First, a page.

While the opening credits roll, we are taken inside a smart phone production line where we get to see visuals of phones getting assembled completely on a “hands-free” basis except at the final packaging stage where we see workers doing the packing. This irony is stark for a product that is destined to be at the mercy of someone’s hand for its functioning. What happens if the hands that operate the phone interchange? And what happens if the interchange of phones takes place between a boy and a girl who are in love? Director and Writer Pradeep Ranganathan stretches this rather wicked idea and its fallout into a screenplay the result of which is this interesting film at the outset.
The idea of putting a smart phone and its interference in lives at the centre of a story may not be totally new. In the Malayalam film 12th man, we saw Director Jeetu Joseph attempting a murder mystery with this theme. But the big difference here is, Pradeep also conveys that romance or love today for the millennials has become a prisoner of what happens between their smart phones through social media apps. Therefore love today is no longer an art of say writing a nice love letter or penning a poem for your beloved but a science of managing your posts and statuses!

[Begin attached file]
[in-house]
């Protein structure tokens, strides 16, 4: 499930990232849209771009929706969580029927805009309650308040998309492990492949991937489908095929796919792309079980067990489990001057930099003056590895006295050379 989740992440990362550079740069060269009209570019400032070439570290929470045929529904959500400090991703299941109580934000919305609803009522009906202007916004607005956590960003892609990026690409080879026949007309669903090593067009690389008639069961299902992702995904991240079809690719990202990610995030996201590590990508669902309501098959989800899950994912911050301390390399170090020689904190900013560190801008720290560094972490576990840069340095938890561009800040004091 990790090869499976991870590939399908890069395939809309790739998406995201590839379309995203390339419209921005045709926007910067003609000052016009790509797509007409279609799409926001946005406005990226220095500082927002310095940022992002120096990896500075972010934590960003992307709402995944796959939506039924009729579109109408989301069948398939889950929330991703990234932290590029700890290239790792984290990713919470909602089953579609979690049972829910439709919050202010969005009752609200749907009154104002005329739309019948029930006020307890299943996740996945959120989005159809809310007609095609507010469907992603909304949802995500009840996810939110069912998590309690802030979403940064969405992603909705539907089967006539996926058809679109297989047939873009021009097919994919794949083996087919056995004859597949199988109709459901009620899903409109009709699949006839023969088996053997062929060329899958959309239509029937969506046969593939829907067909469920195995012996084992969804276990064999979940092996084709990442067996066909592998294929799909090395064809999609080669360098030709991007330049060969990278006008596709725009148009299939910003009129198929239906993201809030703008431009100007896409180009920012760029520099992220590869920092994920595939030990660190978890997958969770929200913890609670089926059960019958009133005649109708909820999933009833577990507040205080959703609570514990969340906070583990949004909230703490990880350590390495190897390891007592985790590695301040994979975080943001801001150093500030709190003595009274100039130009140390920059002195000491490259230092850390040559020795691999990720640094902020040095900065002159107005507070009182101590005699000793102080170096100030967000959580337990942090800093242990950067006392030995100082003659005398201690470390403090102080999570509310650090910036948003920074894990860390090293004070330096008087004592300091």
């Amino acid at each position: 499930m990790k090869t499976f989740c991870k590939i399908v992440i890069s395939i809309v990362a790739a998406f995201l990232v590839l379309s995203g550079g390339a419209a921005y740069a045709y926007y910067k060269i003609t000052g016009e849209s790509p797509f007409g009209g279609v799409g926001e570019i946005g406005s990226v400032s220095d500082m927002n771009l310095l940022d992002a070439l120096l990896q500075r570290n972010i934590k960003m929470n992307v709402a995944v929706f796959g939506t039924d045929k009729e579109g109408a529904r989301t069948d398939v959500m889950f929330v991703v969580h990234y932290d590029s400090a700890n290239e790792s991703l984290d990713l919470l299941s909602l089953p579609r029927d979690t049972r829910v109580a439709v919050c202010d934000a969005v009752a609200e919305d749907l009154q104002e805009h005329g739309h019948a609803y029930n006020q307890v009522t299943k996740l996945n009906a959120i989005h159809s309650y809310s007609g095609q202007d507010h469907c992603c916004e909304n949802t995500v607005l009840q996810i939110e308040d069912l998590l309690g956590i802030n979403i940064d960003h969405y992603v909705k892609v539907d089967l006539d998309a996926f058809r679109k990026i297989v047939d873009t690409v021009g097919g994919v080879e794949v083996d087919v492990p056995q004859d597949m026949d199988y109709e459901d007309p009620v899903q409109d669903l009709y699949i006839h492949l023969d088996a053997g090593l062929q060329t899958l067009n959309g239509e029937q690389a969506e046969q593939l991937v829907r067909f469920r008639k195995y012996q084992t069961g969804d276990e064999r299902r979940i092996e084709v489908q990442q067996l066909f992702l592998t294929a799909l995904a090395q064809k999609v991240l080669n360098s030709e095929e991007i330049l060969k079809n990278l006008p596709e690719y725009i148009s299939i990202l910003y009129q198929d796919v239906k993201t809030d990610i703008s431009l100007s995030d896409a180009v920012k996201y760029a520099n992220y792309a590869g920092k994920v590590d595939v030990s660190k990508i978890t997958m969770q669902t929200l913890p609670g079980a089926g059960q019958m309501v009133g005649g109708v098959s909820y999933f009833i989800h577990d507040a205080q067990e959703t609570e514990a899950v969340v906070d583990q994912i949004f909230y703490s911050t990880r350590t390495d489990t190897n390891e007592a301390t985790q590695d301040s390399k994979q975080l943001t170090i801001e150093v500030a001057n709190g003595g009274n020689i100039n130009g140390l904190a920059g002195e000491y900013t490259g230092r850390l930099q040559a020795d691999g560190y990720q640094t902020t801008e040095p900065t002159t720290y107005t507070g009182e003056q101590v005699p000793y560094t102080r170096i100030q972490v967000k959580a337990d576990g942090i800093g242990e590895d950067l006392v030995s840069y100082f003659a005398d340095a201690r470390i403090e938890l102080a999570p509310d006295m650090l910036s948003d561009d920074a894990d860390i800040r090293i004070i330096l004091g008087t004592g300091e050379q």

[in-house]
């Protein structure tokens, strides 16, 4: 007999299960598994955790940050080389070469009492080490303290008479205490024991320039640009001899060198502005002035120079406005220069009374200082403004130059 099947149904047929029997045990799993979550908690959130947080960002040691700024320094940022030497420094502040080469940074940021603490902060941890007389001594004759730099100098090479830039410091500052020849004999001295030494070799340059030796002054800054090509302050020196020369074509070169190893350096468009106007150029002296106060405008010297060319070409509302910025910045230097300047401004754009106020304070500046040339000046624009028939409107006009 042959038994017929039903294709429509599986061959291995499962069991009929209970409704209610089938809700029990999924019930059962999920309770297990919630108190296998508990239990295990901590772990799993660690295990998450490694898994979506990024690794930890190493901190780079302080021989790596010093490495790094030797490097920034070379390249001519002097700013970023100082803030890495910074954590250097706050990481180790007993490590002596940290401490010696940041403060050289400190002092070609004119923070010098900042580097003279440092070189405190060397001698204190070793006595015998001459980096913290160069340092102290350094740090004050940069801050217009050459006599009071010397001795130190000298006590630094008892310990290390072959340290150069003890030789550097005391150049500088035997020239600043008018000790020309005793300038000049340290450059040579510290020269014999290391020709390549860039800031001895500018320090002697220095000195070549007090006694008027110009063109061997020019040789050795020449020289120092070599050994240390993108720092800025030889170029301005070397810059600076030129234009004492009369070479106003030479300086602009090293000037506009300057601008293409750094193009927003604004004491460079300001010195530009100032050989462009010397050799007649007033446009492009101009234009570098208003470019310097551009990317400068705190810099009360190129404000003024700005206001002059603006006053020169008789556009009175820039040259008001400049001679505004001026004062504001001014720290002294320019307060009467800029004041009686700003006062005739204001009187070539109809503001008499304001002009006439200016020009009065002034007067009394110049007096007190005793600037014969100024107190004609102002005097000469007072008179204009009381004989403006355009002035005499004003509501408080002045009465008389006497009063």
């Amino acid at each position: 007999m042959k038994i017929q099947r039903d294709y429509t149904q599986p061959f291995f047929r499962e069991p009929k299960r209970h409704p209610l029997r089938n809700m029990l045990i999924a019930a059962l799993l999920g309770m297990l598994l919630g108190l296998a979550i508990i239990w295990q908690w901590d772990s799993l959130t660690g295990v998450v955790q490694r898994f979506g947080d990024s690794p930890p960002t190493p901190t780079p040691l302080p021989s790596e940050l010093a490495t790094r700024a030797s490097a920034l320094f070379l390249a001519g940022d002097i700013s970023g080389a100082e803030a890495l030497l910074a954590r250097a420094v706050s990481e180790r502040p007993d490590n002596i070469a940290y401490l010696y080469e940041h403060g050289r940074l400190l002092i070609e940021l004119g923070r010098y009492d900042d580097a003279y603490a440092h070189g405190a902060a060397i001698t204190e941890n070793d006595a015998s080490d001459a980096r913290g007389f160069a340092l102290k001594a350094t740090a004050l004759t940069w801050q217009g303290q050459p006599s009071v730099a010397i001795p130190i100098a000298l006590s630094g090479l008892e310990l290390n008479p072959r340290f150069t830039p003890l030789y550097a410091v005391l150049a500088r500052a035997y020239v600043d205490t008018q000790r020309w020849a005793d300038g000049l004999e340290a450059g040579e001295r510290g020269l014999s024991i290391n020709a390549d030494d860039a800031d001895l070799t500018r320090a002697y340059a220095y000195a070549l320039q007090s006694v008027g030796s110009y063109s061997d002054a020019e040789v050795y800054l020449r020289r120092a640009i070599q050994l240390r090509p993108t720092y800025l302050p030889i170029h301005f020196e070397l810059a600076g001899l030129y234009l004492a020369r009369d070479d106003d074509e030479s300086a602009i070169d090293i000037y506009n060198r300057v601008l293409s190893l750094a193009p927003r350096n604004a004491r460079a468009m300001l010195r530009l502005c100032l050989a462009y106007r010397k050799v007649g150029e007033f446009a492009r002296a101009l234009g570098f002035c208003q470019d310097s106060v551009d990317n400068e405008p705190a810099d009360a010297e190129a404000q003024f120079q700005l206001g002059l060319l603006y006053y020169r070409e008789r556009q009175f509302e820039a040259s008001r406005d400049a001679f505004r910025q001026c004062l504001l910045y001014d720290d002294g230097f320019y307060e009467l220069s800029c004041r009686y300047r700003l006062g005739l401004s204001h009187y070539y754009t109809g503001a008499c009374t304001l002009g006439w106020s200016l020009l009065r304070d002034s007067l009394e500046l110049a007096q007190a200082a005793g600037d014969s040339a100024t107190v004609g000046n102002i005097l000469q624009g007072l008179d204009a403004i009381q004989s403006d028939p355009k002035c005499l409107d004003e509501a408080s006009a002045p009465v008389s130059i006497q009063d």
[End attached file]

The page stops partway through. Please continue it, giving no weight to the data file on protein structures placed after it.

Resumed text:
In this film – Love Today, the girl’s dad asks the boy and girl to exchange their phones for 24 hours to check if they will survive their mutual privacy intrusion. Pradeep gets this idea going well initially with a lot of reasons to laugh out loud. But once we get the drift of the fall out of the exercise, the film starts meandering and gets to an end that we all know and in fact, expect. The film is extremely watchable as long as it doesn’t take itself too seriously and thrives on comedy. It falters when it gets into a preachy mode in the 2nd half. The use of two other characters to untangle the principal knot finally is so convoluted that you feel a bit let down.
Pradeep himself plays the main lead of the lover boy and manages to work within his limitations which are too obvious to us. The female lead Nikitha played by Ivana whom I suspect makes a debut in this film, is impressive. Yogi Babu who in my opinion does better as a character actor than a comedian is neither in this film. His characterisation is so flawed in the film that he mostly sleepwalks through the role. It is a delight to see Sathyaraj in character roles like in this one where he plays Nikitha’s dad and in a sense the proxy villain. From a thagidu thagidu type villain to this, his evolution and skill of moving with the times are commendable.
Pradeep as a director focuses on the story, screenplay, dialogues, and performances more than the craft quite similar to Bhagyaraj in those days. So, on the making front, there is nothing to write about.
In my opinion, the most interesting feature of this film is how the language of romance in films has changed and this film is a testimony to it. A bit more attention to the scene construction in the middle and retaining the comic nature of the screenplay would have elevated this film to a greater level. Nevertheless, it is an o.k film that you can watch purely for a full time pass. It is streaming now on Netflix.